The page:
SEATTLE (Reuters) - A Washington state school district pulled 143 students who lacked documentation proving they had received required immunizations from classrooms on Monday, in a first-in-the-state clamp-down triggered by a recent measles epidemic.
The Spokane Public Schools, the state's second-largest district, made the decision after a measles epidemic in which more than 150 people fell ill across the United States, and a whooping cough outbreak in the state's eastern city.
"(The students) stay out of school until they show compliance," district spokesman Kevin Morrison said. He said the district was the first in the state to take such action.
All U.S. states require certain vaccines for students for diseases such as mumps, rubella, tetanus or polio, but school immunization laws grant exemptions to children for medical reasons, including an inhibited immune system.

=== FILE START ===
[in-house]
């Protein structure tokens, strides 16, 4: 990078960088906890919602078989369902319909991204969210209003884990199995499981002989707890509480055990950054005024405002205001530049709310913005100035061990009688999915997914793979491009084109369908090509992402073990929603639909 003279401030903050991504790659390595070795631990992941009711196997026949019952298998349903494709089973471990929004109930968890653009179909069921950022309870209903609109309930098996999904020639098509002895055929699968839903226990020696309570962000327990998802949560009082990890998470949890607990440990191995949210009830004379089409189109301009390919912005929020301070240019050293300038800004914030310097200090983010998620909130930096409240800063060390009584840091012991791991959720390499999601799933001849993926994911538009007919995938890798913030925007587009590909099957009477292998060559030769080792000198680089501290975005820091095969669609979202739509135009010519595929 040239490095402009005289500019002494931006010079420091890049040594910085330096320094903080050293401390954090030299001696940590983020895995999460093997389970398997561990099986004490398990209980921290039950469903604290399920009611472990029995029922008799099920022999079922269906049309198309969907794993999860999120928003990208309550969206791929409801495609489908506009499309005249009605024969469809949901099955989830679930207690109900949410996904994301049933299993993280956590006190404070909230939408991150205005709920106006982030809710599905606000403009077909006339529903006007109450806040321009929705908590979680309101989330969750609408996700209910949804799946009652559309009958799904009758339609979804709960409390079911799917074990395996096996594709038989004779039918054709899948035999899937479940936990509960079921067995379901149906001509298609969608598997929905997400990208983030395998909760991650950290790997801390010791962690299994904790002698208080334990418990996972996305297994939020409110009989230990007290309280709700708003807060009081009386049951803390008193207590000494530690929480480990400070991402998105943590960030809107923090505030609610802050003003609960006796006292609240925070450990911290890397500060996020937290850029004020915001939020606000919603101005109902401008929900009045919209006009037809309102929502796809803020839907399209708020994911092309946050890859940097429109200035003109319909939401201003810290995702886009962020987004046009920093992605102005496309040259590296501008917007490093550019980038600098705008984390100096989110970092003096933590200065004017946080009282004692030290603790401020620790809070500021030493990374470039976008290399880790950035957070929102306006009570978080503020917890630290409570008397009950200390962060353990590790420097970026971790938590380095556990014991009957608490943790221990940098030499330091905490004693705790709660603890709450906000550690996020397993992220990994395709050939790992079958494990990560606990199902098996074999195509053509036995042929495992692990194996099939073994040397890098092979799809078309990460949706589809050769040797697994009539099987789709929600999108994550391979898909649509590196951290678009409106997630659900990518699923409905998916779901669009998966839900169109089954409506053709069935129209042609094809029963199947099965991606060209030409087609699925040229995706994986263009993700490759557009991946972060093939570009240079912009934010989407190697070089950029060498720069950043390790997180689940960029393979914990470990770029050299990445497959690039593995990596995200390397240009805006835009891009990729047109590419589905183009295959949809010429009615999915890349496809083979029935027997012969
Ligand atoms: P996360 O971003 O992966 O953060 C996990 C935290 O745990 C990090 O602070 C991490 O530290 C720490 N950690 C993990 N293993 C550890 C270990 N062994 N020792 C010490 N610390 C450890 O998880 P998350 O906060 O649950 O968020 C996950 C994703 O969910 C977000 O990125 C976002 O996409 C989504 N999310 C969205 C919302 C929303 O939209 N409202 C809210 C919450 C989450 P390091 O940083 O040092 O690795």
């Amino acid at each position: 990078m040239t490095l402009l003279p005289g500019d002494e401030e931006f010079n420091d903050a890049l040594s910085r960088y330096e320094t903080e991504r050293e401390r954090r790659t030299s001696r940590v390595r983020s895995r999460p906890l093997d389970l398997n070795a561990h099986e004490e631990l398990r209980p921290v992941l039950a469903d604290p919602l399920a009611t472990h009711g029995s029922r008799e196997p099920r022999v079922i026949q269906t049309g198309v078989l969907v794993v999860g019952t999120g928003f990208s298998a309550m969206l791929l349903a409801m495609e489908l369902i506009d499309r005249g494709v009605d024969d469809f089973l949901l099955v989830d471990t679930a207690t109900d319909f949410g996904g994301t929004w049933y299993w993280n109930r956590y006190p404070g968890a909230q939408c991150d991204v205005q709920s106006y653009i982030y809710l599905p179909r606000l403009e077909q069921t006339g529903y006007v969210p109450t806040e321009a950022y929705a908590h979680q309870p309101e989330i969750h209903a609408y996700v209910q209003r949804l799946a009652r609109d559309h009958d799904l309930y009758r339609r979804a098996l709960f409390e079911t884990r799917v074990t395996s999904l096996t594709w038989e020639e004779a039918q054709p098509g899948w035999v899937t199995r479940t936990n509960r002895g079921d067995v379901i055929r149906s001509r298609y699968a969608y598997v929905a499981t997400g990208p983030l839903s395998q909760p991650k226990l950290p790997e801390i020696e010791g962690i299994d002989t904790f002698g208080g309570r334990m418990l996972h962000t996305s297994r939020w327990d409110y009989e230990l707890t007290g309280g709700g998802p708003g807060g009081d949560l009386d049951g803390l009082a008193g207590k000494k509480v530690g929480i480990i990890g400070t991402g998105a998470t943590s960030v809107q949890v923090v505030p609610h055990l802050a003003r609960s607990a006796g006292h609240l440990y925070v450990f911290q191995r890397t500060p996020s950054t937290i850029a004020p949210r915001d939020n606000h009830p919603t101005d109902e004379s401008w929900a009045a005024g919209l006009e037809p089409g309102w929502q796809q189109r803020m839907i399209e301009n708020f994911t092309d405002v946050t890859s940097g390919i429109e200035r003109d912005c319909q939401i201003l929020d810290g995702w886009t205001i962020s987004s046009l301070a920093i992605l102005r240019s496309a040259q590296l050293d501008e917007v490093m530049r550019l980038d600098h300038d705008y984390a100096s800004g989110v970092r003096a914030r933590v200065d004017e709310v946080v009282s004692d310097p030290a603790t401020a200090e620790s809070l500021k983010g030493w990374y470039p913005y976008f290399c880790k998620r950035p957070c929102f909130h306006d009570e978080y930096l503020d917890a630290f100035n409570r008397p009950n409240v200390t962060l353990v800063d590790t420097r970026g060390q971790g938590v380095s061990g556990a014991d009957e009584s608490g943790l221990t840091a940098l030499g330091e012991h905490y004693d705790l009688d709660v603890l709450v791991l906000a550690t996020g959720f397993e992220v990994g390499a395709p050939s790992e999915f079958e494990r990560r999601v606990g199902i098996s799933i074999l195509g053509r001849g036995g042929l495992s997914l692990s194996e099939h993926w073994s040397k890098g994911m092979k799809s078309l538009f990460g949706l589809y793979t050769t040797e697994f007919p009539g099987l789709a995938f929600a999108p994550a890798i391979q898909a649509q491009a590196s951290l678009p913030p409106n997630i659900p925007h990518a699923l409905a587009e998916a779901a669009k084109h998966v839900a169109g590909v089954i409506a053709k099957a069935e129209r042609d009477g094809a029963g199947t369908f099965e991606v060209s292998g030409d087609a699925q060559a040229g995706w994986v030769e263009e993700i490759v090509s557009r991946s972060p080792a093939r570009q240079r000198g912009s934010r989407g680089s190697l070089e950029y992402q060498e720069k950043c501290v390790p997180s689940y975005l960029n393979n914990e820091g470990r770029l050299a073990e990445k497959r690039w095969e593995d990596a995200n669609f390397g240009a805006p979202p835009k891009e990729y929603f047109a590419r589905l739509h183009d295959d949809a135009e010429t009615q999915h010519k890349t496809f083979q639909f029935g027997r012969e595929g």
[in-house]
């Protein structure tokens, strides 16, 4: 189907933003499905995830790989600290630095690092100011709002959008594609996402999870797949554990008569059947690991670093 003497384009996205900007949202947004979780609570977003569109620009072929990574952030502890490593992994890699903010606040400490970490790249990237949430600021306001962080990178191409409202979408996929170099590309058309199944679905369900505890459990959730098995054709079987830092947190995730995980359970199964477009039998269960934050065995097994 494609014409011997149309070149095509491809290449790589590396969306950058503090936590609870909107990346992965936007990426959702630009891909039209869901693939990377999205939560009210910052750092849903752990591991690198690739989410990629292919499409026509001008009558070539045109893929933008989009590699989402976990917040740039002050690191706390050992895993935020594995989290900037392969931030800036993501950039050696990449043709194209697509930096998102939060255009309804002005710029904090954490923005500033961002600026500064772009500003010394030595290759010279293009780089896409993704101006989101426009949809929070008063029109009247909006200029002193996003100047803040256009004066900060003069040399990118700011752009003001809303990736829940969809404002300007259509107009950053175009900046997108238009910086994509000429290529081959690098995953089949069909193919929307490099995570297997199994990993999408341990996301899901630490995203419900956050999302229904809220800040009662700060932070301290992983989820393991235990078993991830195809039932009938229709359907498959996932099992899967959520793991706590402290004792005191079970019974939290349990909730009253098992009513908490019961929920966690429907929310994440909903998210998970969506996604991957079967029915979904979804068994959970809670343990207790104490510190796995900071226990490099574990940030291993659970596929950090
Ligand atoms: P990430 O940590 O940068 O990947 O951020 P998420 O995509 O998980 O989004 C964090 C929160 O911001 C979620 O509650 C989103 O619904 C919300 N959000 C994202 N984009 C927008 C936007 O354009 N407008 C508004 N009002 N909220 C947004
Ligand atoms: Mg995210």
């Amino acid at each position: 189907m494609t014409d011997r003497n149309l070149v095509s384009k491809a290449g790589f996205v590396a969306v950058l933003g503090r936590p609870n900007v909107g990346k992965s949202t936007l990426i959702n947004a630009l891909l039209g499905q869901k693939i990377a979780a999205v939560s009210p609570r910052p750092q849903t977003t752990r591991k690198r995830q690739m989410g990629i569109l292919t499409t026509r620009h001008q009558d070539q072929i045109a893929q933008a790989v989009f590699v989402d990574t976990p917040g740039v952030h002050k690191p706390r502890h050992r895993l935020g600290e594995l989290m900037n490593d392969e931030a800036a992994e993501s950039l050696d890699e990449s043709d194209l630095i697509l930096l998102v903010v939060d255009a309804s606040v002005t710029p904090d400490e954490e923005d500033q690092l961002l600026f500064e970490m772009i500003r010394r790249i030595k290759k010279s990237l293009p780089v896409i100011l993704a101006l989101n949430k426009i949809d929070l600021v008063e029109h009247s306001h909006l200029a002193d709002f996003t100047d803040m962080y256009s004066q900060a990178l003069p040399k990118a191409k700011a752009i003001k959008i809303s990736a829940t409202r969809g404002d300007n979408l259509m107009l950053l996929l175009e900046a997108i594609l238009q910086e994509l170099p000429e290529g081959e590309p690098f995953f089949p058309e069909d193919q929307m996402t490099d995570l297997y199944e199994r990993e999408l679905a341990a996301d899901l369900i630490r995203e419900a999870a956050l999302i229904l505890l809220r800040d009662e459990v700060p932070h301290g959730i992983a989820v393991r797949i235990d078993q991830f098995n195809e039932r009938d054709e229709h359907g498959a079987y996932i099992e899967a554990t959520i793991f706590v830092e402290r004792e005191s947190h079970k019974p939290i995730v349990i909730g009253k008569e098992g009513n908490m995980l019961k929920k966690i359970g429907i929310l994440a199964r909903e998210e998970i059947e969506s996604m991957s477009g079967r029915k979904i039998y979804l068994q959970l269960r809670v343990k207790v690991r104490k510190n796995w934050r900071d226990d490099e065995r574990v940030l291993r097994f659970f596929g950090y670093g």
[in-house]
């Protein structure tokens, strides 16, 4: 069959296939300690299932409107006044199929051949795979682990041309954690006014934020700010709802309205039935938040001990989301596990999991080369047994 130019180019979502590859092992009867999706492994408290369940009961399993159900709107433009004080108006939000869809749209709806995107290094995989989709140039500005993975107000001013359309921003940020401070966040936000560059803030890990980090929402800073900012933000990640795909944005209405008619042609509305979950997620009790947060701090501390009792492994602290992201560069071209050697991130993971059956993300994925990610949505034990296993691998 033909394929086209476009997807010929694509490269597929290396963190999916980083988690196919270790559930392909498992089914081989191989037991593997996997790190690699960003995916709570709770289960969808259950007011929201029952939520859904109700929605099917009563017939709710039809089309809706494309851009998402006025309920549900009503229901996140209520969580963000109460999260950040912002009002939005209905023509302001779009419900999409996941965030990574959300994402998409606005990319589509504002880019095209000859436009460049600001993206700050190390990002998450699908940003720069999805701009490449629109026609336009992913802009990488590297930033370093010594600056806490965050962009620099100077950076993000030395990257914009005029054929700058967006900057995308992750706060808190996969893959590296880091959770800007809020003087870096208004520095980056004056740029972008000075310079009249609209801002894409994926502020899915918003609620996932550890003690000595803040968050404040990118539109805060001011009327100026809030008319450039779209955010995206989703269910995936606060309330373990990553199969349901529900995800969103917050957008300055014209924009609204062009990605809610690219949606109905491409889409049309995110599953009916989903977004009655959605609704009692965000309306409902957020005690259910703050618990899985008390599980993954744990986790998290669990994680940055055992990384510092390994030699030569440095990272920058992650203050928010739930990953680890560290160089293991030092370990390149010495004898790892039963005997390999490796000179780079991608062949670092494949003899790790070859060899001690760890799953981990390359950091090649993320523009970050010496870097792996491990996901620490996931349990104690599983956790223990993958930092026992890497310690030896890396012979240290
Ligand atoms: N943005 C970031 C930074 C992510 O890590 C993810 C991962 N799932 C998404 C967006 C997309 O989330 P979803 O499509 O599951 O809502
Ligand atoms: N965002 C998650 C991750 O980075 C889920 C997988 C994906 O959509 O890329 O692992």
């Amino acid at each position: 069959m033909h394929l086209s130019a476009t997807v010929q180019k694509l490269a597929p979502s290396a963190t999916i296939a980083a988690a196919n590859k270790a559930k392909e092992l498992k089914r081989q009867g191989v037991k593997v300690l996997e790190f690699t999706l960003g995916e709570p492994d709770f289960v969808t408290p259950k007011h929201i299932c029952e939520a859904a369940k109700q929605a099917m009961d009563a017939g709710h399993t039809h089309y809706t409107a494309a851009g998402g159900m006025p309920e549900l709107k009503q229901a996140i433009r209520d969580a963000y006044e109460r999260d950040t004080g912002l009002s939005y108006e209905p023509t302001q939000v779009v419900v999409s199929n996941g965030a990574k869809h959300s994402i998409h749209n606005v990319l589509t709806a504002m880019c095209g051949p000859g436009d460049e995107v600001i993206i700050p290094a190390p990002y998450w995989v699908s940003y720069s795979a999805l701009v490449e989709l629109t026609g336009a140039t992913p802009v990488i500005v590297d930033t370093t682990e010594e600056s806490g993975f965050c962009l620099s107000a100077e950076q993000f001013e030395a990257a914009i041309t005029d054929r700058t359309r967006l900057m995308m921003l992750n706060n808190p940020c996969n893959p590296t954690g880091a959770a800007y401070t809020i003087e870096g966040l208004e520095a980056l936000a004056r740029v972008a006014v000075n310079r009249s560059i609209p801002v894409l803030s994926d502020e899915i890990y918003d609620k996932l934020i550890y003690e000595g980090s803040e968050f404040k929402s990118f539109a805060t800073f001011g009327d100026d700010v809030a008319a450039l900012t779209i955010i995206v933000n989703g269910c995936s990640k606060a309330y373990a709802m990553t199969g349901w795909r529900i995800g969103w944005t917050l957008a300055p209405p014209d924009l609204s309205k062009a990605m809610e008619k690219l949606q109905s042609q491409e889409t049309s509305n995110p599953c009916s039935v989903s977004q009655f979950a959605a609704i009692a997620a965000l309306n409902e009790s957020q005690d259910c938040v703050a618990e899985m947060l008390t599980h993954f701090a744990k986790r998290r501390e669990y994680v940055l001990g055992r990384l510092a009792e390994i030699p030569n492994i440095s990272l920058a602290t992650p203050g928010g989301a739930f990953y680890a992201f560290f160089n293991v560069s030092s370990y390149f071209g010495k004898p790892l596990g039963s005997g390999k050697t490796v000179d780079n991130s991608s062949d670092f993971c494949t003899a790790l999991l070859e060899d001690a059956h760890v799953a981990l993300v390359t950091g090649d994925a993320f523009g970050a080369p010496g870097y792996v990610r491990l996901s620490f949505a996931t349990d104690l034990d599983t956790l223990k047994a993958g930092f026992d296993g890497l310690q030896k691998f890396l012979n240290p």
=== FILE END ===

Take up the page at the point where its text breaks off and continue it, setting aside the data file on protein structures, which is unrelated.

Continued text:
Almost all states also grant religious exemptions against immunizations, with 20 states also allowing philosophical exemptions, according to the National Conference of State Legislatures.
Parents who want to opt out of school shots on philosophical, religious or medical grounds in Washington state, which saw measles cases in the recent epidemic, though none in Spokane public schools, must file a state-mandated waiver with the district, Morrison said.
About 500 of the district's 30,000 students lack the waivers, down from some 5,000 students flagged in November as having missing or unclear immunization status, Morrison said.
In February, officials started instructing parents that their children needed vaccinations or waivers and held a series of health clinics across the region, though the efforts have been complicated by school transfers and old record-keeping.
"It's a lot of hand-holding, it's labor intensive," Morrison said.